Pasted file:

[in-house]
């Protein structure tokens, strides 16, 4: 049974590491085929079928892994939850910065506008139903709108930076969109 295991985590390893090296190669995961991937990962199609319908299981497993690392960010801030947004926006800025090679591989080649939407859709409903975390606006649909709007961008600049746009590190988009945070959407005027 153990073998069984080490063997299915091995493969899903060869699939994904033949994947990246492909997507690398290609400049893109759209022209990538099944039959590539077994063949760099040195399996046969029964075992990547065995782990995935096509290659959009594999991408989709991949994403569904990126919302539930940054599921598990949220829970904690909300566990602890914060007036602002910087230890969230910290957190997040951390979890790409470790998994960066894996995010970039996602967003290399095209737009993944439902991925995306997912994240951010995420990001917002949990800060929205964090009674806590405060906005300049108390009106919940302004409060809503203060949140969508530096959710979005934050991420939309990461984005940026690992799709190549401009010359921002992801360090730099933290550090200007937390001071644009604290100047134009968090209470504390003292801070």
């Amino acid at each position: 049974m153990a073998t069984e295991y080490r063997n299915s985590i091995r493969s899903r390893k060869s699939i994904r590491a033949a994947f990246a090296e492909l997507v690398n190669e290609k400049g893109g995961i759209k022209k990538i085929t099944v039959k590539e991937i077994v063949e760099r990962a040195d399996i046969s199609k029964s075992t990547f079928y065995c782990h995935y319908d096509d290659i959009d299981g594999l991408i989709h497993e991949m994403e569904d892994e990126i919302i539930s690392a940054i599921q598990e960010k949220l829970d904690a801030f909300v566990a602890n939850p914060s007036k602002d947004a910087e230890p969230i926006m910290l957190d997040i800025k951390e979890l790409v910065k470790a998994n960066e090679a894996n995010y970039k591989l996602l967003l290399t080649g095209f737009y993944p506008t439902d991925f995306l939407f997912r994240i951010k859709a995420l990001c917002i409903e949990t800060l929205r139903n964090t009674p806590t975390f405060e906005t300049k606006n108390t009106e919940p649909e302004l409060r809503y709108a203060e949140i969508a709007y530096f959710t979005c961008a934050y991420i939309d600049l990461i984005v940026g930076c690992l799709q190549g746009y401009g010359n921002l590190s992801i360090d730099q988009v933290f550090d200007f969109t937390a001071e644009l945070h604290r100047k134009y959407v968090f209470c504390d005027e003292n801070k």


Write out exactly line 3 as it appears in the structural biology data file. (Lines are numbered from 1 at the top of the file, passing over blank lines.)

């Amino acid at each position: 049974m153990a073998t069984e295991y080490r063997n299915s985590i091995r493969s899903r390893k060869s699939i994904r590491a033949a994947f990246a090296e492909l997507v690398n190669e290609k400049g893109g995961i759209k022209k990538i085929t099944v039959k590539e991937i077994v063949e760099r990962a040195d399996i046969s199609k029964s075992t990547f079928y065995c782990h995935y319908d096509d290659i959009d299981g594999l991408i989709h497993e991949m994403e569904d892994e990126i919302i539930s690392a940054i599921q598990e960010k949220l829970d904690a801030f909300v566990a602890n939850p914060s007036k602002d947004a910087e230890p969230i926006m910290l957190d997040i800025k951390e979890l790409v910065k470790a998994n960066e090679a894996n995010y970039k591989l996602l967003l290399t080649g095209f737009y993944p506008t439902d991925f995306l939407f997912r994240i951010k859709a995420l990001c917002i409903e949990t800060l929205r139903n964090t009674p806590t975390f405060e906005t300049k606006n108390t009106e919940p649909e302004l409060r809503y709108a203060e949140i969508a709007y530096f959710t979005c961008a934050y991420i939309d600049l990461i984005v940026g930076c690992l799709q190549g746009y401009g010359n921002l590190s992801i360090d730099q988009v933290f550090d200007f969109t937390a001071e644009l945070h604290r100047k134009y959407v968090f209470c504390d005027e003292n801070k």